Now I have your attention.
Listen to me, no hard feelings. Keep your feelings out of this post and just go through these words from the wearer of the shoe and not the admirer. You, dear Nairobian, are the admirer of the beach, Swahili food, destination holiday and laid back way of life over here. The indigenous coastal flock and we the fellow convertees are the wearers of the shoe.
From one to another, I have been on both sides and the coasterians are right.
Respect the local culture.
You look fly in your hot pants and minis and even the locals wear them but in the right context. You look more fly in the photos posted in your various accounts on social media. I will double tap on most of them.However.
Dear Nairobian, mwanamke ni kujisitiri sio kujiuza. Stop staring at me and stop judging me. I write this because today I was at Naivas Nyali shopping with my fellow mum and faithful trolly assistant aka hubby and we felt odd staring at you strutting around in your brief garments.
When my fellow mum and I relocated to Mombasa, we were like you. We wore spaghetti tops with short skirts, shorts and sometimes just our swimming costumes with a leso around our waists. That was our error. Now yours.
We stare at you because we were also stared at. Not because we are jealous of your long legs or dainty figure, but because we learned that the locals have preserved their culture. Greet, do not wait to be greeted. It is our culture.Spiced food is the norm, watch your weight at home and pack your eeuws in your suitcase. It is disrespectful. There is an opinion about everything especially when it is not asked, tolerate it (only the healthy bit of it). How you give is more important than what you give. Some ladies will not shake a man’s hand because that is in their belief system and not because of you. Nothing personal. Siesta after lunch is the norm of the day, don’t get angry. It is our culture.
In summary dear Nairobian, they are right. We are right.
One final thing….we love tea, spiced tea. Any time, all the time.
These are the ingredients of a standard black spiced tea. Bring these ingredients to a boil and let it simmer for 10-15 minutes. Add your tea leaves. Let it simmer for another 5-7 minutes before straining.
NB. These amount of ingredients make 2 standard cups of black tea i.e. chai rangi as we the locals call it.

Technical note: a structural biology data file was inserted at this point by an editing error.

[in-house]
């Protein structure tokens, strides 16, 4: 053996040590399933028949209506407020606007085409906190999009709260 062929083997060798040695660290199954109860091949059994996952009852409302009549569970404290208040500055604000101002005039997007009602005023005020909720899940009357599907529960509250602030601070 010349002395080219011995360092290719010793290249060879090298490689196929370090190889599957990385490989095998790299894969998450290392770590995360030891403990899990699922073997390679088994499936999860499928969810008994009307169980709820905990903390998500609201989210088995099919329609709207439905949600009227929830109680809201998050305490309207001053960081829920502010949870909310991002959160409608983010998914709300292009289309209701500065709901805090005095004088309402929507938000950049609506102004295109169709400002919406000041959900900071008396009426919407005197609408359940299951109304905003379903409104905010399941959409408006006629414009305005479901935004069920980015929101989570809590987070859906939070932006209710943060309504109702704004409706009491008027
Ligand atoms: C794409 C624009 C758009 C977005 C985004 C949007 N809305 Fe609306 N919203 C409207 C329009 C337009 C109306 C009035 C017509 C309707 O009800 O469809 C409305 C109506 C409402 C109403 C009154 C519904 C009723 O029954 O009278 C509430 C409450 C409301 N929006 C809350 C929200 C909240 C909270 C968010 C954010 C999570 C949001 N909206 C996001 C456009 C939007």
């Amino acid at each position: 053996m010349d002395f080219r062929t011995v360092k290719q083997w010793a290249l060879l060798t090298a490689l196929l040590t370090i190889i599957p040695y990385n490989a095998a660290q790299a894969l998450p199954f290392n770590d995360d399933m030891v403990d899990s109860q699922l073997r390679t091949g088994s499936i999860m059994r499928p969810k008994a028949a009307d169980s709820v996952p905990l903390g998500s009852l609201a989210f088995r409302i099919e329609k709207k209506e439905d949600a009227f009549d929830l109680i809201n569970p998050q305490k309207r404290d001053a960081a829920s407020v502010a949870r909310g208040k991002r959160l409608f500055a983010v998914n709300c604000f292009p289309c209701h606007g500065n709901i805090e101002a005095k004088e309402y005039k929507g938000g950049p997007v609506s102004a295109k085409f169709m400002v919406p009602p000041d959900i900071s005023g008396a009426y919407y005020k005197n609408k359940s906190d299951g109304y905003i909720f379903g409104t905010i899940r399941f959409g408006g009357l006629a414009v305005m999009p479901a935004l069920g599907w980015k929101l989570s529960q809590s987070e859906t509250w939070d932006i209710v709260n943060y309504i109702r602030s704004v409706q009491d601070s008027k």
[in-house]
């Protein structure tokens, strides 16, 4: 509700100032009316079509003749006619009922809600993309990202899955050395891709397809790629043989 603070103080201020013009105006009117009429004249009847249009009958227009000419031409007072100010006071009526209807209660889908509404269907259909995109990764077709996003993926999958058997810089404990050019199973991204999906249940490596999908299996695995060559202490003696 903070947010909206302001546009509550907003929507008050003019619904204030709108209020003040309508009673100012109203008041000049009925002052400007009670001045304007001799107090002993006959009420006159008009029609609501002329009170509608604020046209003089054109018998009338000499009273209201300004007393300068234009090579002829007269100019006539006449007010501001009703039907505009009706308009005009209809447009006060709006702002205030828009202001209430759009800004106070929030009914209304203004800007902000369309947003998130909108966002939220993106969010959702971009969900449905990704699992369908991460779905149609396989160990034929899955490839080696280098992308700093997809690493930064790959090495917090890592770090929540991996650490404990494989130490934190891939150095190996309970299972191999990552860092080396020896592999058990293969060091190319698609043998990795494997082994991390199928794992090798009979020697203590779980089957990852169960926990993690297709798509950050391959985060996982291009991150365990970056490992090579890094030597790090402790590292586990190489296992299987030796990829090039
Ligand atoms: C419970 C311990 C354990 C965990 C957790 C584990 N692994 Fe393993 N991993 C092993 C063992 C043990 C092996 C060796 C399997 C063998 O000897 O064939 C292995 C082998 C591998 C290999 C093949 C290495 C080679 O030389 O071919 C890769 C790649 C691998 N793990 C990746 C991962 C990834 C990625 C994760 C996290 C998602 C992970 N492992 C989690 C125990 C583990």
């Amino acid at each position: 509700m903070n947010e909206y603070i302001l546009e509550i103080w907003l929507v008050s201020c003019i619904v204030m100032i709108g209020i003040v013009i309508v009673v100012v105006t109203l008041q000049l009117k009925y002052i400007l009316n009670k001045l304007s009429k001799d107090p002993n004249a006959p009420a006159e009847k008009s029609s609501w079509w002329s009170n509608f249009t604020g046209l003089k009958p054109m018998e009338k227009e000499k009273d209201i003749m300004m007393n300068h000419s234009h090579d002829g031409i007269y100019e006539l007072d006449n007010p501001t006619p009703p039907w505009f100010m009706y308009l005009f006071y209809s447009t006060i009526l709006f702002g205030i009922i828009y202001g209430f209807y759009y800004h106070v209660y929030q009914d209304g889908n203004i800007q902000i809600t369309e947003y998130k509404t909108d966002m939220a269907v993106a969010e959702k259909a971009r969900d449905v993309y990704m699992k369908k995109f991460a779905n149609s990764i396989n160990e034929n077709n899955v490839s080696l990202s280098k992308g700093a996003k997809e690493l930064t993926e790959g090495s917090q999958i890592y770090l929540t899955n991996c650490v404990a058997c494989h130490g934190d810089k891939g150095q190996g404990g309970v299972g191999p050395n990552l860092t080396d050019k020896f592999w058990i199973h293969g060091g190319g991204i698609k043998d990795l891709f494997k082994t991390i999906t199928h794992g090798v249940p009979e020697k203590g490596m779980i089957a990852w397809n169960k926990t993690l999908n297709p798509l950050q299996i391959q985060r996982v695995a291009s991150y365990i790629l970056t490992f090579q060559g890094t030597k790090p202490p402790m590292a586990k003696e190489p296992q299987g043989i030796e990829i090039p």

This is way better than the hot ginger craze from Java.
Dear Nairobian, since at times you order for tea with a snorty attitude, you get served snorty strong tea as we know it in bara. Be polite, you will be surprised at how much more the locals over here can offer you. The same applies to when you feign allergy to tea when we inform you that dawa ya moto ni moto. Mombasa has a juicy affair. The types and variety of juices here will leave you amazed and stupified at the same time. Be courteous.
Spices are courtesy of Marikiti.
Former Nairobian (aka converted Coasterian)
Now back to what I wanted to post about today. Eggplants.
Nairobians, at this point, if you want to log off, please don’t. You ain’t the only ones who hate this purple useless plants. Bear with me. I will make it short.
This short. Yeap.
All these are eggplants.
2 eggplants. 1kilo goes for 60-120/- which is roughly 3 average-sized eggplants.
1 large onion. Chopped.
3 large tomatoes. Chopped.
Half teaspoon cayenne pepper or paprika or both
Half teaspoon turmeric powder
1 teaspoon mango powder. Indian shops sell it as amchur powder. (Nairobian, if pronunciation is an issue, state it in English or Swahili)
Dania. Half a cup.
2-3 cloves. Those black things in the tea ingredients at the end of the spoon.
2 green chilies
Half a lemon
Garlic ginger paste. More garlic than ginger, please.
1 teaspoon cumin
Oil – 5 tablespoons.
Ensure that the eggplants are fresh i.e. the skin is shiny and bright purple. Any signs of frailty will not give you the desired outcome.
First, take your eggplants, make small incisions around them. Apply fat and place on top of the medium flame. Let it roast until charred but not burned all around.
You can do this a day before. Make sure it looks deflated like this.
Roasted eggplants. Source: Google images
Let it cool.
Heat oil until smoky in a cooking pan.
Add cumin for a second and then the onions and cloves. Mix. Allow the onions to change color but not burn.
Add ginger garlic, turmeric, chili, (paprika) and tomatoes and cook for about 5-7 minutes. Your kitchen should be fragrant at this point.
As it cooks, peel the now cooled eggplants and mash them gently to a pulp before adding to the cooking pan. Stir well.
Add your Dania, green chilies, mango powder, and salt.
Stir well and let everything cook on low heat for another 5 minutes.
Squeeze juice from half a lemon, mix well and remove from heat.
Serve with fried rice, pasta, nachos or leftover bread.
If you do not like chilies, feel free to omit.